Have you tried to compile with different optimization options? Perhaps you have compiled with the optimizations off. –  Mircea Ionica Apr 9 '13 at 11:30
Does it make a difference if you use -Os? With O3 you tell the compiler to use optimisations that will make the code larger, if it makes it faster. –  teppic Apr 9 '13 at 11:41
I think compiler is already optimizing the memory space . From the assembly code: a, b and i will be at address 26(%esp), 27(%esp) and 28(%esp). –  Bechir Apr 9 '13 at 11:42

5 Answers 5

up vote 4 down vote accepted

Is the compiler allowed to do this optimization (by the C standard etc.)?


If yes, why doesn't that happen above?

It did happen.

Read the assembler output carefully.

    movb    $45, 26(%esp)    // local variable 'a'
    movl    $1337, 28(%esp)  // local variable 'i'
    movb    $43, 27(%esp)    // local variable 'b'

Variable a is at offset 26. Variable b is at offset 27. Variable i is at offset 28.

Using the images you made the layout is now:

|   |   | a | b | i             |
 2 bytes unused
share|improve this answer
I really didn't notice the number in the second argument of the mov(l|b) command >.<, thank you for that. Well, still funny why gcc arranges these commands in this order, it would have been easier to notice if it were the other way around. –  MarcDefiant Apr 9 '13 at 13:38
No idea why the instructions are ordered that way. If I had to speculate either it is something about two movb instructions touching the same memory word that could stall (although we have store buffers for a reason, so this is unlikely) or more likely: it doesn't matter, so they were generated in the order the compiler happened to have them in the internal syntax tree. –  Art Apr 9 '13 at 13:49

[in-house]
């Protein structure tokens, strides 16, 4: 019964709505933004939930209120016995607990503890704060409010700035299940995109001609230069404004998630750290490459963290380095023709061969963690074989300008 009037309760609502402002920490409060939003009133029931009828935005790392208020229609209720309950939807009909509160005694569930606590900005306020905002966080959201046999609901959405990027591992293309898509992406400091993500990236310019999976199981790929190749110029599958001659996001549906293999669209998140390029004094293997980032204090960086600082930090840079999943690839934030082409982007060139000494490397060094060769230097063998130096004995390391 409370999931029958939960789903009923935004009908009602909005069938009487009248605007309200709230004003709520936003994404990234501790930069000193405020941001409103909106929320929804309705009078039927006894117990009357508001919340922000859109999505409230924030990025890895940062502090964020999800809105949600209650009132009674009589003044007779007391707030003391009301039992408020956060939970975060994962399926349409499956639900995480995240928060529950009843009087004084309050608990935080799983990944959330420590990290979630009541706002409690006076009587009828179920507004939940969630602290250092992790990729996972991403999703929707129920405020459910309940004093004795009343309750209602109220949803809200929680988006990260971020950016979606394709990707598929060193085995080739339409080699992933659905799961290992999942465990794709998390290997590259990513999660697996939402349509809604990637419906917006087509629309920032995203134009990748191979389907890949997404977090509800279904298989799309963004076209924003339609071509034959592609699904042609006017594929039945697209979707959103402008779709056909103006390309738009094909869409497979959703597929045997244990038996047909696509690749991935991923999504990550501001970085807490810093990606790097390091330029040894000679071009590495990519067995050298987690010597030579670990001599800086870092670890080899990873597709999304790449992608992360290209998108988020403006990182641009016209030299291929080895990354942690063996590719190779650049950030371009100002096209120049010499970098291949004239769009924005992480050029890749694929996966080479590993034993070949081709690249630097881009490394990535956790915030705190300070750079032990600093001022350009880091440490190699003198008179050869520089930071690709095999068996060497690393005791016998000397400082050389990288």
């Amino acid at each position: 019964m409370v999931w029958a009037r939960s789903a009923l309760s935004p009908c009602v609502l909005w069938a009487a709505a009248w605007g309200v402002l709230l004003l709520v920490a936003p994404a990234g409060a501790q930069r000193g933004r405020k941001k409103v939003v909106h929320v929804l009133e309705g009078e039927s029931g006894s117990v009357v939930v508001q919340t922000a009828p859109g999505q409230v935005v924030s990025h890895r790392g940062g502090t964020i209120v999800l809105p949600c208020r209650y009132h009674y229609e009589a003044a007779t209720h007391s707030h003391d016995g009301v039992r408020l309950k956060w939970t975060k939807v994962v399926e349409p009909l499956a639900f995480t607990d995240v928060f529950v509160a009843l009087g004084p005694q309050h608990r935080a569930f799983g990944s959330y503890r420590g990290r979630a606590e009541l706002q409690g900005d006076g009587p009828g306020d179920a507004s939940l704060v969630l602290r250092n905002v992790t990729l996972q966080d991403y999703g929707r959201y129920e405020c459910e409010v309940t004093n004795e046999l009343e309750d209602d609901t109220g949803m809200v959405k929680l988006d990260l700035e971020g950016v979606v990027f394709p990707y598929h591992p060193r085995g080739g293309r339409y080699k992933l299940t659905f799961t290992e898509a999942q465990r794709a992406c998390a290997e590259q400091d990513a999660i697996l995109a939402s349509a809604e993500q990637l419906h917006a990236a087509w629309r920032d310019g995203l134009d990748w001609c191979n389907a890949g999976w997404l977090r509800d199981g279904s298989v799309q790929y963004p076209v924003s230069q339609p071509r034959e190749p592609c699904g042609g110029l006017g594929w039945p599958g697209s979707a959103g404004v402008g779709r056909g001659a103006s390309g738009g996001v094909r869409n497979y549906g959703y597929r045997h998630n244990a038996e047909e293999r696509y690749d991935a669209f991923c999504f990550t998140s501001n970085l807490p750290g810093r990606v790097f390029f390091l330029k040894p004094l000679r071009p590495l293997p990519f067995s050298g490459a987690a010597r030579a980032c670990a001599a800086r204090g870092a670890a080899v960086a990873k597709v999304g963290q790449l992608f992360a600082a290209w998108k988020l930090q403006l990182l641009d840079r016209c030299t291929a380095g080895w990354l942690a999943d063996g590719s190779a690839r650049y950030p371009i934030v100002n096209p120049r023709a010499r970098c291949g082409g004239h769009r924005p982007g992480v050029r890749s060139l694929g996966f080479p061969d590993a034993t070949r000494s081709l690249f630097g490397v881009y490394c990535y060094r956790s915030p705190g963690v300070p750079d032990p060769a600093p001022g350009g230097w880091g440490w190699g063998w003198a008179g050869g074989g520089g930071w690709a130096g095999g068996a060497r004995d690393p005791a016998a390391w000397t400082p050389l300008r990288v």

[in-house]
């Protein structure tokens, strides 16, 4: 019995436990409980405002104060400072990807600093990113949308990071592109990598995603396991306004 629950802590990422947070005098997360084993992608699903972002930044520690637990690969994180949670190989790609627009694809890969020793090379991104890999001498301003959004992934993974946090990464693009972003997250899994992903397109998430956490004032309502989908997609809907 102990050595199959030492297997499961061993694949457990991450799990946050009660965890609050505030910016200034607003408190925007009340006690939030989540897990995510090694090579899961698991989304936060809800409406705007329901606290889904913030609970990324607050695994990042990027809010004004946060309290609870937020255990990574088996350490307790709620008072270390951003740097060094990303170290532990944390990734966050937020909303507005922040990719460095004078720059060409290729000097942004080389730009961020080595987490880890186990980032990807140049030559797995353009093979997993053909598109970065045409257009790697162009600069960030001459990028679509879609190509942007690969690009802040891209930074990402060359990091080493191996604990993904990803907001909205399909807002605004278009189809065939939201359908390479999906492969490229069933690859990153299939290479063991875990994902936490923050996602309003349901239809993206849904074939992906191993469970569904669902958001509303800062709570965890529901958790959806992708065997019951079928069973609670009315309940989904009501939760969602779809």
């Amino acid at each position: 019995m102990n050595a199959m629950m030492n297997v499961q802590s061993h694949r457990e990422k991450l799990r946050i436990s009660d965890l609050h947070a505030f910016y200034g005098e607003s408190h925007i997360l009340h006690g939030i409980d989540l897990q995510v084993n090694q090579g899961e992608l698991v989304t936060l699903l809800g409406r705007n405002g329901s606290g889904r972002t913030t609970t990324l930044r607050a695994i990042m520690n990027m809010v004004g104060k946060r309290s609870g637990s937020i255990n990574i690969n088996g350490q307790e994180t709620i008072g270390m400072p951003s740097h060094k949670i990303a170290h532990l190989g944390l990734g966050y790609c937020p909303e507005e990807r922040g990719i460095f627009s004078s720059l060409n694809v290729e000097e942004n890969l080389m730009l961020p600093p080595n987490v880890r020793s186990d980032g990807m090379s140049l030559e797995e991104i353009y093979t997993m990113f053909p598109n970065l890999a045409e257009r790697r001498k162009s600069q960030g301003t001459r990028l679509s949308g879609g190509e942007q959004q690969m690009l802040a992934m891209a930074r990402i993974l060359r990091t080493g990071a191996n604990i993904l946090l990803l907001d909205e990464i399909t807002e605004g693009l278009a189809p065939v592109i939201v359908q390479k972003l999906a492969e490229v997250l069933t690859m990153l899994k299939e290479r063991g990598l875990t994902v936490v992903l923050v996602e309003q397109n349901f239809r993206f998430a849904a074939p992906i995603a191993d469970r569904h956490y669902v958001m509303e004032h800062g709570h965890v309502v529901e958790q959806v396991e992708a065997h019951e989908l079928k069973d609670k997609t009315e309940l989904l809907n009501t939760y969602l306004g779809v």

The compiler is free to layout the local variables as it wants. It need not even use the stack.

It can store the local variables in an order unrelated to the order of declaration on the stack if it uses the stack.

Is the compiler allowed to do this optimization (by the C standard etc.)?

  • If yes, why doesn't that happen above?

Well, is it an optimisation at all?

That's not clear. It uses a couple of bytes less, but that rarely matters. But on some architectures, it may be faster to read a char if it is stored word-aligned. So then putting the chars next to each other would force one of them at least to not be word-aligned and make reading it slower.

share|improve this answer
This does not fully answer the question. A couple of bytes on the call stack can matter when implementing a recursive algorithm. C is the language of systems programming, so saving memory where possible is a concern. The question is whether GCC is missing out on an optimization opportunity or is choosing one side of a tradeoff. It is almost certainly true that on some architectures it's faster to read a char from an aligned location; but the assembly is generated for a concrete architecture. If this architecture does not impose a penalty for unaligned reads, the optimization is missing. –  user4815162342 Apr 9 '13 at 11:37